Mooninite media mash-up

By ADAM REILLY  |  February 7, 2007

BEST CORRECTIVE TO SAID SELF-CONGRATULATION: On the same day, the Globe reported that Interference Inc., which hired Berdovsky and Stevens to post the Mooninites around Boston, had urged the two via e-mail to keep quiet while Boston law enforcement freaked out. (Interference’s attorney later claimed, in an interview with the Globe, that “in no way was any response to the situation delayed.” Of course, that’s what he’s supposed to say.)

MOST EXCRUCIATING MACACA MOMENT: Berdovsky’s and Stevens’s aforementioned post-arraignment hijinks, a video of which was quickly posted on the Internet. Yes, they’re fall guys for a bunch of corporate fat cats. Yes, local law enforcement is seriously overreacting. But it was a lot easier to feel sorry for these two before they made total asses of themselves.

MOST MASOCHISTICALLY PLEASURABLE READ: The February 4 Globe front-pager itemizing the rest of the country’s post-Mooninite mockery of Boston. Roger Cressey, the counterterrorism expert for CNBC, had the best line: “The political leadership had an obligation to get out there and say, ‘We’ve taken a look at a couple of these, and they’re Lite Brites giving you the middle finger, okay?’ ”

BEST BLOGS-AS-RODNEY DANGERFIELD MOMENT: On Friday’s “Beat the Press” edition of WGBH-TV’s Greater Boston, panelist (and Phoenix contributor) John Carroll lauded local bloggers for quickly identifying the Mooninites (see above). “This is what the blogs are really good at, I think — one of the things they’re good at is sort of pooling common knowledge,” Carroll said. “I mean, they were on top of this early.” Host Emily Rooney emphatically disagreed: “So they say. I’ve seen no evidence of that.”

At this point, Carroll’s challenge was finding a tactful way to tell Rooney she was flat-out wrong. “Um,” he ventured. “Well, I think you could go back and — “E-mailing,” Rooney interjected. “People may have been e-mailing each other, but — “There’s a lot of blogs out there,” Carroll said gently, “and every report I’ve seen was that they got to it early.” Artfully done, John!

STRANGEST, MOST PREDICTABLE LEAP OF LOGIC: Token Globe conservative Jeff Jacoby uses the Mooninite debacle to argue for more aggressive pre-emption of radical Islamists.

MOST DISAPPOINTING FAILURE OF IMAGINATION:Herald columnist Joe Fitzgerald decides not to link l’affaire Mooninite to homosexuality, instead writing columns on Red Auerbach and an unnamed woman who can’t find a job. Joe, you’re losing your edge!

BEST EVIDENCE PURITANISM IS ALIVE AND WELL: The insistence, on the part of multiple local TV stations, on blurring out the Mooninites’ raised middle finger — which might be the biggest embarrassment of all.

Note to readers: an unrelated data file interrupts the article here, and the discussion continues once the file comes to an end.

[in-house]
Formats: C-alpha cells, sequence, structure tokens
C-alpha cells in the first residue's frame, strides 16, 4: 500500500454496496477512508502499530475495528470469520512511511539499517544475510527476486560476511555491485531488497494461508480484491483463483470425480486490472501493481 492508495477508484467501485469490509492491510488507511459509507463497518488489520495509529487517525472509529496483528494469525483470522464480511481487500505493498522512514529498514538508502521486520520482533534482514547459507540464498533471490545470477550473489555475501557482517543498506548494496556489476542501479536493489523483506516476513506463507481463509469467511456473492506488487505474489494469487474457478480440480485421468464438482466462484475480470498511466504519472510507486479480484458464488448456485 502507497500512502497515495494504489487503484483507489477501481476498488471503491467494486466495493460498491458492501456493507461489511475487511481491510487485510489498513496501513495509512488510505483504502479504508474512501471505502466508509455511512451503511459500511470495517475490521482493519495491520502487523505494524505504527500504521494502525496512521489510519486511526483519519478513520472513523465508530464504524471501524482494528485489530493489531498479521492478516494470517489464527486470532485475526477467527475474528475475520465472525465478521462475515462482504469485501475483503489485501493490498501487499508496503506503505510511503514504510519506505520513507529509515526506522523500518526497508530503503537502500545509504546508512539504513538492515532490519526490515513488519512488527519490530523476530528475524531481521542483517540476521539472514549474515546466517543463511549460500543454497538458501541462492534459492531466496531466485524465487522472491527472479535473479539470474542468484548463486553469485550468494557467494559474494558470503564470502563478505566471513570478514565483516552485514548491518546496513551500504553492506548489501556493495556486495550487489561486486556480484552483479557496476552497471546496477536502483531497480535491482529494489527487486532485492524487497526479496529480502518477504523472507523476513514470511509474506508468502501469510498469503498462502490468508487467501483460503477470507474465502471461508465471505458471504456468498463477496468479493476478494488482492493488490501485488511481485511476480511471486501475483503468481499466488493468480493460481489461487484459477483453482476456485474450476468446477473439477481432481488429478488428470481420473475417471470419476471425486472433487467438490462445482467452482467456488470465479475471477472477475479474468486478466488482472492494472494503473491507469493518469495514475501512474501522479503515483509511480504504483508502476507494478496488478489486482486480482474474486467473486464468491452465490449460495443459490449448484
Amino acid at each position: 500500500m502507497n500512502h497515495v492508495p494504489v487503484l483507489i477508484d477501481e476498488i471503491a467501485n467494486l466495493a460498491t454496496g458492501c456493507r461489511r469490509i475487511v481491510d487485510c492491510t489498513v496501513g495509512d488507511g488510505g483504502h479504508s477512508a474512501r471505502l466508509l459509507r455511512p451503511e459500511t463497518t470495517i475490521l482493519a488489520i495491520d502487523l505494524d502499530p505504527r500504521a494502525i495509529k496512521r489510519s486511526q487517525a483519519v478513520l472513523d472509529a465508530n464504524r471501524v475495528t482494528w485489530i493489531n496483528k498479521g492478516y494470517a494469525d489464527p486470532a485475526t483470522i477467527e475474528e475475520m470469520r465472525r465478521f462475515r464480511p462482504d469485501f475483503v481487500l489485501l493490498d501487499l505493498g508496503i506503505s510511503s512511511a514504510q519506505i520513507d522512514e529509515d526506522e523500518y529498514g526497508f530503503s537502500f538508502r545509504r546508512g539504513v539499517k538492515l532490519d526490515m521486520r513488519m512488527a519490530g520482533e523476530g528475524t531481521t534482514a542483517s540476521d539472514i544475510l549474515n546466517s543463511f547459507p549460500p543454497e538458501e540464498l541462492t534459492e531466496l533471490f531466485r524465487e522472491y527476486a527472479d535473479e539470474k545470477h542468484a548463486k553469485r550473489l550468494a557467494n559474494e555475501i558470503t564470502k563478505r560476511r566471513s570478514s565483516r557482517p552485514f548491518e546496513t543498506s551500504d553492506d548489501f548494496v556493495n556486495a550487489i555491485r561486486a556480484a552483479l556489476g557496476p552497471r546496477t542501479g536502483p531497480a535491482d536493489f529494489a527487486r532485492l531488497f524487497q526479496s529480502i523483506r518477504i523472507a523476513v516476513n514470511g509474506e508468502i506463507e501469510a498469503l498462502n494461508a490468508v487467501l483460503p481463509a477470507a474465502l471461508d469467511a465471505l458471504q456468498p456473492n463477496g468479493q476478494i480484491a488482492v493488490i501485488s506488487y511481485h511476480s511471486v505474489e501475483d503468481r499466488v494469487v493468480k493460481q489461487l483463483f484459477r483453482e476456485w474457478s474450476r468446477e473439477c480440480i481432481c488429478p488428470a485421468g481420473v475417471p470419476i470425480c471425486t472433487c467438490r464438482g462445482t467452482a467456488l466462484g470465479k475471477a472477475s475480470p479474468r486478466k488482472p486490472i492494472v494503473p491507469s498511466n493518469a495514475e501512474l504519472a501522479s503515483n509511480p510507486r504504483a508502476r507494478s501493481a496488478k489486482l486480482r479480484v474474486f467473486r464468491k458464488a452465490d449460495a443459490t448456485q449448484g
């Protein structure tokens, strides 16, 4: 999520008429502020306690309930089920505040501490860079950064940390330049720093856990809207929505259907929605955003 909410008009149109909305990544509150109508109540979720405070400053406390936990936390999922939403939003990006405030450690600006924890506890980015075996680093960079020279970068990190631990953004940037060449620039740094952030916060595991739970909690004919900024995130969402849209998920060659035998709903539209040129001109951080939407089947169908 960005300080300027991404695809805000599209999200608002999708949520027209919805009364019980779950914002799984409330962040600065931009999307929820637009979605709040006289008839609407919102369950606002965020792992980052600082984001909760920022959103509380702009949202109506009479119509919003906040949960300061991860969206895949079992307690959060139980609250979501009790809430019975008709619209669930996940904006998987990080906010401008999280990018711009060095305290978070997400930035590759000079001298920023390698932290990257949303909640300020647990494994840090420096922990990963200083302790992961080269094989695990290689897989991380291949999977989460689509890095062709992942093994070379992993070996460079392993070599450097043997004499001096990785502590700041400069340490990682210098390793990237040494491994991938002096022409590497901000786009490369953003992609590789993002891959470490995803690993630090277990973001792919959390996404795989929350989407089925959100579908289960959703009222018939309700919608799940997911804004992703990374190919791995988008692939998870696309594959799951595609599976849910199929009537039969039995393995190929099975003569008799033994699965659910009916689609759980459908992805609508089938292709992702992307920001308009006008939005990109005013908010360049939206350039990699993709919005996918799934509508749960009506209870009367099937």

< prev  1  |  2  |  3  | 
  Topics: Media -- Dont Quote Me , Deval Patrick, Ed Davis, Red Auerbach,  More more >
| More

Most Popular
Share this entry with Delicious
  •   BULLY FOR BU!  |  March 12, 2010
    After six years at the Phoenix , I recently got my first pre-emptive libel threat. It came, most unexpectedly, from an investigative reporter. And beyond the fact that this struck me as a blatant attempt at intimidation, it demonstrated how tricky journalism's new, collaboration-driven future could be.
  •   STOP THE QUINN-SANITY!  |  March 03, 2010
    The year is still young, but when the time comes to look back at 2010's media lowlights, the embarrassing demise of Sally Quinn's Washington Post column, "The Party," will almost certainly rank near the top of the list.
  •   RIGHT CLICK  |  February 19, 2010
    Back in February 2007, a few months after a political neophyte named Deval Patrick cruised to victory in the Massachusetts governor's race with help from a political blog named Blue Mass Group (BMG) — which whipped up pro-Patrick sentiment while aggressively rebutting the governor-to-be's critics — I sized up a recent conservative entry in the local blogosphere.
  •   RANSOM NOTES  |  February 12, 2010
    While reporting from Afghanistan two years ago, David Rohde became, for the second time in his career, an unwilling participant rather than an observer. On October 29, 1995, Rohde had been arrested by Bosnian Serbs. And then in November 2008, Rohde and two Afghan colleagues were en route to an interview with a Taliban commander when they were kidnapped.
  •   POOR RECEPTION  |  February 08, 2010
    The right loves to rant against the "liberal-media elite," but there's one key media sector where the conservative id reigns supreme: talk radio.

 See all articles by: ADAM REILLY